Widening is an improvement for greedy algorithms that learn a model by iteratively refining it. Instead of utilizing parallel compute resources to make algorithms faster, widening aims to find better solutions by covering the search space more broadly. Widening consists of two major steps: refinement and selection. Refinement is the process of taking an existing, potentially incomplete, model and generate possible successors by changing its parameters. An example for this is the merge step of hierarchical clustering, where in each step a number of potential merges is available. In the selection step, where a greedy algorithm would select the best model according to a heuristic, we select multiple models in widening. Applied to the clustering example this means selecting multiple merges and continue with the resulting models in parallel. An important criteria for the selection is that the selected models are not only good, but also diverse, to ensure broad coverage of the search space.
Challenges in widening algorithms lie in the efficient enforcement of diversity among the explored models and the fact that communication between the parallel workers should be limited.
We applied widening to various algorithms and have published the following papers in this area:
- Parallel Data Mining Revisited. Better, Not Faster
- Diversity-Driven Widening
- Diversity-driven Widening of Hierarchical Agglomerative Clustering
- Bucket Selection: A Model-Independent Diverse Selection Strategy for Widening
- Widened KRIMP: better performance through diverse parallelism
- Widened Learning of Bayesian Network Classifiers
The Bucket Selector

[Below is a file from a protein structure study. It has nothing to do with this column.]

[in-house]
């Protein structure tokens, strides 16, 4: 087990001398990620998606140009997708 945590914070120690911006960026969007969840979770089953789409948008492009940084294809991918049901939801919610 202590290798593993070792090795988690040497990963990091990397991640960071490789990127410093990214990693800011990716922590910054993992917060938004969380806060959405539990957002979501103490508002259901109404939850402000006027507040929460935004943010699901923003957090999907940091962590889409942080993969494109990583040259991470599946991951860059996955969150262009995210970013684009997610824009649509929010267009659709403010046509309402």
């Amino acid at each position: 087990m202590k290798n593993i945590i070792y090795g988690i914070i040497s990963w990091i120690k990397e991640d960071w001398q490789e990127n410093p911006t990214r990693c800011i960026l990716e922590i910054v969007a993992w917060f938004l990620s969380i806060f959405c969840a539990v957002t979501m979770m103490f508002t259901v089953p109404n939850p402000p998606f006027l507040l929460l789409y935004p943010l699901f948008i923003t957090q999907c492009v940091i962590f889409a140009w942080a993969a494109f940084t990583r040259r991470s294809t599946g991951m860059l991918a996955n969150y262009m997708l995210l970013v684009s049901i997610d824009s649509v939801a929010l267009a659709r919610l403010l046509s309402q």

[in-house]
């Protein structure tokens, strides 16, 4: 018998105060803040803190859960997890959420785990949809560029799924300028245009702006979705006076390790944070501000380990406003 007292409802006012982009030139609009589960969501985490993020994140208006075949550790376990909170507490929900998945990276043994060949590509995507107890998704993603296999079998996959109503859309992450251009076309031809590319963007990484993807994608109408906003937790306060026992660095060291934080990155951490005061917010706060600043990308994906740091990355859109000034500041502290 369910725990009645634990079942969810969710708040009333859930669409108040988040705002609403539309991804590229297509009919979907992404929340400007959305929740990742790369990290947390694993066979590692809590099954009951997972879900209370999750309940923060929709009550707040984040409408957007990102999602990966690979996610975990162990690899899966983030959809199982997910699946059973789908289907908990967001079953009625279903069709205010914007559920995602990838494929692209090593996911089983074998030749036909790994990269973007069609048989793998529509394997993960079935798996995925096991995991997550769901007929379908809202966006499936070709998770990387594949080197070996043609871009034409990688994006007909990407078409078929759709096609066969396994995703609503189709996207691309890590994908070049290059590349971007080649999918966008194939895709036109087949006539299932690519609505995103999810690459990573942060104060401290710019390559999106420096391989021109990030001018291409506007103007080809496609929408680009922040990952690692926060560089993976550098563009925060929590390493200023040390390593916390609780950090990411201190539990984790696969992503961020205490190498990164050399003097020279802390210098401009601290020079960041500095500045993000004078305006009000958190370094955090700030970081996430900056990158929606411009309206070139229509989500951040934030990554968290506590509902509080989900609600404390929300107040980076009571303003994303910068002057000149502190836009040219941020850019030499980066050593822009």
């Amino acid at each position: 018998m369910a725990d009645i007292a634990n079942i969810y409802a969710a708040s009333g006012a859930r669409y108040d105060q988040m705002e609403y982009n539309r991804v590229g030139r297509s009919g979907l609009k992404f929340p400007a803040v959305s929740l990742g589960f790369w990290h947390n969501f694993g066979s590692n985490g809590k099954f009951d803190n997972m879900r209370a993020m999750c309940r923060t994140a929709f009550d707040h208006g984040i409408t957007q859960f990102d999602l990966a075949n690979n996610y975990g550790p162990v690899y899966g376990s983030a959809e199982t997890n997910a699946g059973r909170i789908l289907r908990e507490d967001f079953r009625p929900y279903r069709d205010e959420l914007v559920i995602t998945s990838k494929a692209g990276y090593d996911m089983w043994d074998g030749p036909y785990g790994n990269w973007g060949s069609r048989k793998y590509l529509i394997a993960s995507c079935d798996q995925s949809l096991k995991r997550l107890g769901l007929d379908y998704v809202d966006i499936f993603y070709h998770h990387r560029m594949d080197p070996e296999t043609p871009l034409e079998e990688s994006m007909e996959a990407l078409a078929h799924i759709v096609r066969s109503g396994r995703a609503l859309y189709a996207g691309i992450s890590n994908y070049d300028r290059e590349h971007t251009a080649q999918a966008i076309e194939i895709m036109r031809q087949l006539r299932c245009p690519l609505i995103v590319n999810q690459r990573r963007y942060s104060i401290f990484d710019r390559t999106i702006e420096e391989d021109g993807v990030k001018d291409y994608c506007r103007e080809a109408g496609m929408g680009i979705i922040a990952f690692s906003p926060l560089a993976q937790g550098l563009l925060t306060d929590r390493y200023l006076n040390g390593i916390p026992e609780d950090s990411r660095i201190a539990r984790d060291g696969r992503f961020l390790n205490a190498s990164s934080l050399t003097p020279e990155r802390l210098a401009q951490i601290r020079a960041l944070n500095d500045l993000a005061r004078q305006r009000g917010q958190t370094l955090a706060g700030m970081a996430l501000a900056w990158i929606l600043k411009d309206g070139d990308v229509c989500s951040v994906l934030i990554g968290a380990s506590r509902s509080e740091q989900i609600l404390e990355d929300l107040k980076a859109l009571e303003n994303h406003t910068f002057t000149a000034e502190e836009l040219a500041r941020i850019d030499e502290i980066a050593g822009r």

Our latest contribution is the bucket selector, a model-independent randomized selection strategy that can be applied to join order optimization, set covering and hierarchical clustering.
The bucket selector works as follows:
If we have k workers, each worker is assigned a hash value between 1 and k. The bucket selector first hashes each object locally on each parallel worker into k buckets and keeps the best model from each bucket. Now the workers exchange models, each worker sending the best model of a bucket to the corresponding worker, which can then select the overall best model in the bucket and refine it.
The image below shows how the bucket selector explores a toy model space more broadly than the naive top-k selector that does not enforce diversity and simply selects the k best models.
Diversity selection in this method has the drawback that it is computationally intensive and resistant to parallelization. Further research is focused on completely parallelizable methods of compute workers searching through diverse partitions of the solution space.
Learning Bayesian networks from datasets for use as classifiers involves refining and selecting models within an enormous solution space. To this end, the use of a distance measure, the Frobenius Norm of the unnormalized Graphs Laplacian of the undirected graphs, has proven fruitful. During the refining step, groups of diverse models are selected using the p-dispersion-min-sum measure, and are then selected based on their classification performance.
Initial models (green, left) are refined (yellow) from which the most diverse (red) are found. The best of these (blue) are selected and are then used for the next iteration (green, right).